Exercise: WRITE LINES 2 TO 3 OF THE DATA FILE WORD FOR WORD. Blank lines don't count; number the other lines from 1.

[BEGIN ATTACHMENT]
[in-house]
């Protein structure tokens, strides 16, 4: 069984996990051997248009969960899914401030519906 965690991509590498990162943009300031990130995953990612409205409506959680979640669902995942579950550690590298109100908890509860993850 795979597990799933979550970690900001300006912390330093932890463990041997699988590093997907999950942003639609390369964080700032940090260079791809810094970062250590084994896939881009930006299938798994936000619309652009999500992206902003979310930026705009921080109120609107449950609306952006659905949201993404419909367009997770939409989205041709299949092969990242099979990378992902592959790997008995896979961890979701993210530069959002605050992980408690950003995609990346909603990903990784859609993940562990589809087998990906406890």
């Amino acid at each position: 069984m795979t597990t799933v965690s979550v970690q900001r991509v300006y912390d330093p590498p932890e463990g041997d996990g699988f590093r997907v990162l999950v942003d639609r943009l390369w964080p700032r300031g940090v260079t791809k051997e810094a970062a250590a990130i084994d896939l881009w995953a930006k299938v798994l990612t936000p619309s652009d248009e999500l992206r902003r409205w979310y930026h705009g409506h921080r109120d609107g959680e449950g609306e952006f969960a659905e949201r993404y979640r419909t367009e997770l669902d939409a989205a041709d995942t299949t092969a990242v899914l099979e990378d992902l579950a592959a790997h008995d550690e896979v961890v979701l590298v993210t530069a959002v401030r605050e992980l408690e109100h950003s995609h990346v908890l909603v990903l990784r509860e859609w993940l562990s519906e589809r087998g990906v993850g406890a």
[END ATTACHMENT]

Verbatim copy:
């Protein structure tokens, strides 16, 4: 069984996990051997248009969960899914401030519906 965690991509590498990162943009300031990130995953990612409205409506959680979640669902995942579950550690590298109100908890509860993850 795979597990799933979550970690900001300006912390330093932890463990041997699988590093997907999950942003639609390369964080700032940090260079791809810094970062250590084994896939881009930006299938798994936000619309652009999500992206902003979310930026705009921080109120609107449950609306952006659905949201993404419909367009997770939409989205041709299949092969990242099979990378992902592959790997008995896979961890979701993210530069959002605050992980408690950003995609990346909603990903990784859609993940562990589809087998990906406890």
């Amino acid at each position: 069984m795979t597990t799933v965690s979550v970690q900001r991509v300006y912390d330093p590498p932890e463990g041997d996990g699988f590093r997907v990162l999950v942003d639609r943009l390369w964080p700032r300031g940090v260079t791809k051997e810094a970062a250590a990130i084994d896939l881009w995953a930006k299938v798994l990612t936000p619309s652009d248009e999500l992206r902003r409205w979310y930026h705009g409506h921080r109120d609107g959680e449950g609306e952006f969960a659905e949201r993404y979640r419909t367009e997770l669902d939409a989205a041709d995942t299949t092969a990242v899914l099979e990378d992902l579950a592959a790997h008995d550690e896979v961890v979701l590298v993210t530069a959002v401030r605050e992980l408690e109100h950003s995609h990346v908890l909603v990903l990784r509860e859609w993940l562990s519906e589809r087998g990906v993850g406890a």